Compassion With Purpose

Fires, floods, frenzied storms—all tear at our hearts to “do something.” We want to do something, so in a need to fulfill our call to help humanity at large, we give. We give clothes, supplies, time, finances, and whatever we think is going to be valuable to the recipient. The painful truth is, it may not be valuable to them. Ouch! That hurts to admit or think about. I just want to help.

As I look around at the devastation in so many areas of our country alone, I can become overwhelmed with a desire to do. But how? How can I help? Years ago, Andy Merritt came to Las Vegas and did a retreat for our team. What stands out to this day, from the materials he provided, is that “God is always preparing the worker.” In that preparation, by my personal experience anyway, He uses our circumstances to prepare us.

In fact, it’s Perfect Preparation by His hand.

I’ve never lived through a hurricane, but I grew up where towns were lost, belongings taken, and lives were impacted annually by flooding. In recent years, we’ve lived in and experienced fires that take over acres of land and have taken lives of those trying to contain the fire and save the investments of others. The result of being able to relate to the needs at hand provide me with two options—Go and serve, or stay and serve.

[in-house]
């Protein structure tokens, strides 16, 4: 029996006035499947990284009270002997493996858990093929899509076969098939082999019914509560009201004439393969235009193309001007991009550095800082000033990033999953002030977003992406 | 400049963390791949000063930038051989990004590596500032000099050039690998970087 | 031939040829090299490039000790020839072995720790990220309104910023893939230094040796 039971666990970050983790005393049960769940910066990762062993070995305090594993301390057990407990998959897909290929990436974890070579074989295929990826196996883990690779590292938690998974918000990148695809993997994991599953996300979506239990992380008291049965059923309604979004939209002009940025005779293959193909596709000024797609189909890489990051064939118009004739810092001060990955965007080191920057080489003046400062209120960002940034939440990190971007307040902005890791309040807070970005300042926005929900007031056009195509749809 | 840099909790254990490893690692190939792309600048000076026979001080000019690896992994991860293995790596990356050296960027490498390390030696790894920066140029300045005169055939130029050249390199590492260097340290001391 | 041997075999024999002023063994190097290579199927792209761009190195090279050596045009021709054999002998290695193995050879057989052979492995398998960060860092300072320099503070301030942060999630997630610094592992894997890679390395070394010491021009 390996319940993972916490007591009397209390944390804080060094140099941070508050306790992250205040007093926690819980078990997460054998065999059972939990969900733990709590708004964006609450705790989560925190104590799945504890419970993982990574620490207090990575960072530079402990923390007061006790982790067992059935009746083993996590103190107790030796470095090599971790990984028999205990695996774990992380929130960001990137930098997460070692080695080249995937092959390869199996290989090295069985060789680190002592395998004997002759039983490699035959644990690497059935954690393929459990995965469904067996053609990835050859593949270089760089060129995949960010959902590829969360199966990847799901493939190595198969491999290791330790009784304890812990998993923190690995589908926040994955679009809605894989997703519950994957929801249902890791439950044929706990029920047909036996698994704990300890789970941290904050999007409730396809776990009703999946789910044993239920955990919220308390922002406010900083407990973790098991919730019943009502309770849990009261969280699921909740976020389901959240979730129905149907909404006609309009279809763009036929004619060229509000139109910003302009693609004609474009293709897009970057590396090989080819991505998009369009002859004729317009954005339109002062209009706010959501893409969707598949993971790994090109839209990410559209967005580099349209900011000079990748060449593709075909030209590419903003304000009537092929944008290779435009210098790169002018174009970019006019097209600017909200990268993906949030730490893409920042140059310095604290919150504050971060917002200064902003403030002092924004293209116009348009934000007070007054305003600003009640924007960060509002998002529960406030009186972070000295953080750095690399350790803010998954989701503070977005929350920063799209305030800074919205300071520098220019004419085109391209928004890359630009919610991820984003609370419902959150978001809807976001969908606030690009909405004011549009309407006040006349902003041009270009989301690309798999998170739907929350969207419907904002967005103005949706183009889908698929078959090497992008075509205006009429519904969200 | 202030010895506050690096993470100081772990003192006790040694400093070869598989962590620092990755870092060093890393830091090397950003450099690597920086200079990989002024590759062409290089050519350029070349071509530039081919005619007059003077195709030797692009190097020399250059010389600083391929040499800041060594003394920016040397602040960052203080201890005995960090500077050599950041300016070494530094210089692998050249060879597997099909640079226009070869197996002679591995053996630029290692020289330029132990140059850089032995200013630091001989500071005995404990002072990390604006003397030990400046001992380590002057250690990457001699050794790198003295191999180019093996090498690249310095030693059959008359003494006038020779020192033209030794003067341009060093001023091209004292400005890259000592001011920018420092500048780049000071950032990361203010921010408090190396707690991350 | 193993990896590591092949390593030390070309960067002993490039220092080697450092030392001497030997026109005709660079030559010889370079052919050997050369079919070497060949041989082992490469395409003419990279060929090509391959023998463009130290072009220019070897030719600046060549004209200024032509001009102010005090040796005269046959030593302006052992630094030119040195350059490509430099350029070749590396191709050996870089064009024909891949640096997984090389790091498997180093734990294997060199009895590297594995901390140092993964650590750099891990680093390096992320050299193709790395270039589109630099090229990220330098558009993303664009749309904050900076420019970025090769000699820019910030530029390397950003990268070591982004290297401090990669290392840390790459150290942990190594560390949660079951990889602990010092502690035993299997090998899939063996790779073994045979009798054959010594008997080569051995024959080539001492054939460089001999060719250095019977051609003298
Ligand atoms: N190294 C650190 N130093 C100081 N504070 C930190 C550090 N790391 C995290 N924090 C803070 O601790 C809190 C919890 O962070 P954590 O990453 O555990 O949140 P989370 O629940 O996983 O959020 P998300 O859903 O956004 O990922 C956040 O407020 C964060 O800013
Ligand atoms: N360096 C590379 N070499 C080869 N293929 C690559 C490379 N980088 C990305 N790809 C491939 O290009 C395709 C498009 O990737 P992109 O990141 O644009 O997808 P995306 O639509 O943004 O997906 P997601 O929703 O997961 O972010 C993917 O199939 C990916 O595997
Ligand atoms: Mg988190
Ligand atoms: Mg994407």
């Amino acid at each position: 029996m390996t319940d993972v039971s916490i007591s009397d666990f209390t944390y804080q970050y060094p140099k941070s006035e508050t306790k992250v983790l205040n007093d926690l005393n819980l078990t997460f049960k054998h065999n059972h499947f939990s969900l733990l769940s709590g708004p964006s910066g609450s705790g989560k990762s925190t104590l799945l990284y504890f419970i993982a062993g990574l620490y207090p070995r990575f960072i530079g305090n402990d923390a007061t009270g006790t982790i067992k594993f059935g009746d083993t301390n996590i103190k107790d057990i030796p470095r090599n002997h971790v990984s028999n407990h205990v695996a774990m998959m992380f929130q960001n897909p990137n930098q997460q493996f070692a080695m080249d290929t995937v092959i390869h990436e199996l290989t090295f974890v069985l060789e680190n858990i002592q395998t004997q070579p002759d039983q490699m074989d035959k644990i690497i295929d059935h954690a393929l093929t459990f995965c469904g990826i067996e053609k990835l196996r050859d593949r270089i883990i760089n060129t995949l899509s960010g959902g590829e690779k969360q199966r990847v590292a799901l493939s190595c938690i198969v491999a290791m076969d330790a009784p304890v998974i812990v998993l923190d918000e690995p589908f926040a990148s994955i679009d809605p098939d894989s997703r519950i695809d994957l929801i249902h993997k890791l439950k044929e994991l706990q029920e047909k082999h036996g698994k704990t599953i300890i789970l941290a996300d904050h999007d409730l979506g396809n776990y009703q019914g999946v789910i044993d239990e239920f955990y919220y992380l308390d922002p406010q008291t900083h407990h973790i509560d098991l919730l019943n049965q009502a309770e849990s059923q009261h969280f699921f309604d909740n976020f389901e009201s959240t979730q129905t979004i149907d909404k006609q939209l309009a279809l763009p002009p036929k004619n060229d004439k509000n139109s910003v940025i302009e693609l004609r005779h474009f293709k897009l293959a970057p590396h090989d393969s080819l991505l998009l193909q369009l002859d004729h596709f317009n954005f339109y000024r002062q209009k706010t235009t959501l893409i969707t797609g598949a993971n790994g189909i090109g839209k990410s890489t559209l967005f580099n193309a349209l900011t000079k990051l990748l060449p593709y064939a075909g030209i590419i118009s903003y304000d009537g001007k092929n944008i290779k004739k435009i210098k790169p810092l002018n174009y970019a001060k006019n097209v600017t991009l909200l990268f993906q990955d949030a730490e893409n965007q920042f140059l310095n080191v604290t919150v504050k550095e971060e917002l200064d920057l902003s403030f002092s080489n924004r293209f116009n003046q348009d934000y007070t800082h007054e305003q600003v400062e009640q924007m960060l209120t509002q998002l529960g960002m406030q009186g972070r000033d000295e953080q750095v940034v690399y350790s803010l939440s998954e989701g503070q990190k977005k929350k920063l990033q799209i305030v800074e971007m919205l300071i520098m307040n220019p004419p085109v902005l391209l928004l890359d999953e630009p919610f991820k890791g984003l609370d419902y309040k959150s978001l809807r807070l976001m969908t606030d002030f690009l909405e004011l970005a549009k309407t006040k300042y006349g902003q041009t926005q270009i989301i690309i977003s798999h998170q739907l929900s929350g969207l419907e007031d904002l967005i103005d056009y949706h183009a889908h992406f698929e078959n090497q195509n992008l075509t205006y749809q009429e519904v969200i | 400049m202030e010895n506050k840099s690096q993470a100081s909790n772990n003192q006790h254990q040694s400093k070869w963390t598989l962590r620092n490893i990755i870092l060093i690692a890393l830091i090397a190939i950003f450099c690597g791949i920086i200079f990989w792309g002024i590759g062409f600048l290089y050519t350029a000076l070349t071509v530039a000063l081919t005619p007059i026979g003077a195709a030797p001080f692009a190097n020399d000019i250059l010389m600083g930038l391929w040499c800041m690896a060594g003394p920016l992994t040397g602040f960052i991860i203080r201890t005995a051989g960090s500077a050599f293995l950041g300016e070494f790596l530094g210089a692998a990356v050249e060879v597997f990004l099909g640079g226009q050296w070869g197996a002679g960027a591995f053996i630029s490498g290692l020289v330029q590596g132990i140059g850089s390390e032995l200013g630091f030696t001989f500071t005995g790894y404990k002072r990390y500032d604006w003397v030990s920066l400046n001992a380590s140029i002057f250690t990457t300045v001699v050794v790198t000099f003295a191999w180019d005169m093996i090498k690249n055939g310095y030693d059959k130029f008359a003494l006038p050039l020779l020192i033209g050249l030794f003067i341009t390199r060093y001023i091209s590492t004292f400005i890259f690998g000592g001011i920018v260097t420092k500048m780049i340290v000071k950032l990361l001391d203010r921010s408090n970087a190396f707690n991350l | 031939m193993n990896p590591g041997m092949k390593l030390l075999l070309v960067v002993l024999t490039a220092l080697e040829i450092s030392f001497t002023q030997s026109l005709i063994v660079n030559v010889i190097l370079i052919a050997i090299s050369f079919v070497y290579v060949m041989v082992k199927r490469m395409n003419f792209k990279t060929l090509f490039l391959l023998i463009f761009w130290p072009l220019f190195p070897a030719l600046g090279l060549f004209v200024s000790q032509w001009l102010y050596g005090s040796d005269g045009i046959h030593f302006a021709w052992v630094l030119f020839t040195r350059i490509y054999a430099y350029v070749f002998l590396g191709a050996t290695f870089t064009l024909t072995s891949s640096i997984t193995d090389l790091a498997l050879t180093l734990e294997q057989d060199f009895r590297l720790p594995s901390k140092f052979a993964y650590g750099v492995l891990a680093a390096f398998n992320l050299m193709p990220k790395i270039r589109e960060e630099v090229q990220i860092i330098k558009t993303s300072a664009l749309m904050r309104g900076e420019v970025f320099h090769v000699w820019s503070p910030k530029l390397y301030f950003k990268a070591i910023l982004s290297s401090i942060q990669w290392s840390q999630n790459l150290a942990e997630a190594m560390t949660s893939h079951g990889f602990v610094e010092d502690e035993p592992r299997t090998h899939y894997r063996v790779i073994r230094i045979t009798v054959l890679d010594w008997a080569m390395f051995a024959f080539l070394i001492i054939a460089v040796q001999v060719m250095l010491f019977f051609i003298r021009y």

I believe leaders of every organization have a decision to make. How will they use their resources to reach out to others in need?

For those who are already in a service industry or a ministry, it may be that you best serve your team by guarding against compassion fatigue. It may be beneficial for you as the leader to have casual or purposed discussions that include a list of considerations for those on your team who want to do more. I hope the list below is a help to you and your team.

  1. What can we do as an organization?
  2. Who do we know in the areas that have been impacted?
  3. Can we support teams that are already in place to serve their communities?
  4. If we decide to go, who from our organization will go?
  5. How long should we go?
  6. Do we know the greatest need they have?
  7. Are we going for us or for them?
  8. How are we researching the need(s)?
  9. What amount do we have to invest in a special project?
  10. What has He prepared us for related to the needs at hand?

I hope this list gives you some things to consider as you have discussions in your clinic this week regarding the needs at hand. As a staff member, I would rest in knowing “we have taken action.”

Connie Ambrecht
Director & CEO
Sparrow Solutions Group

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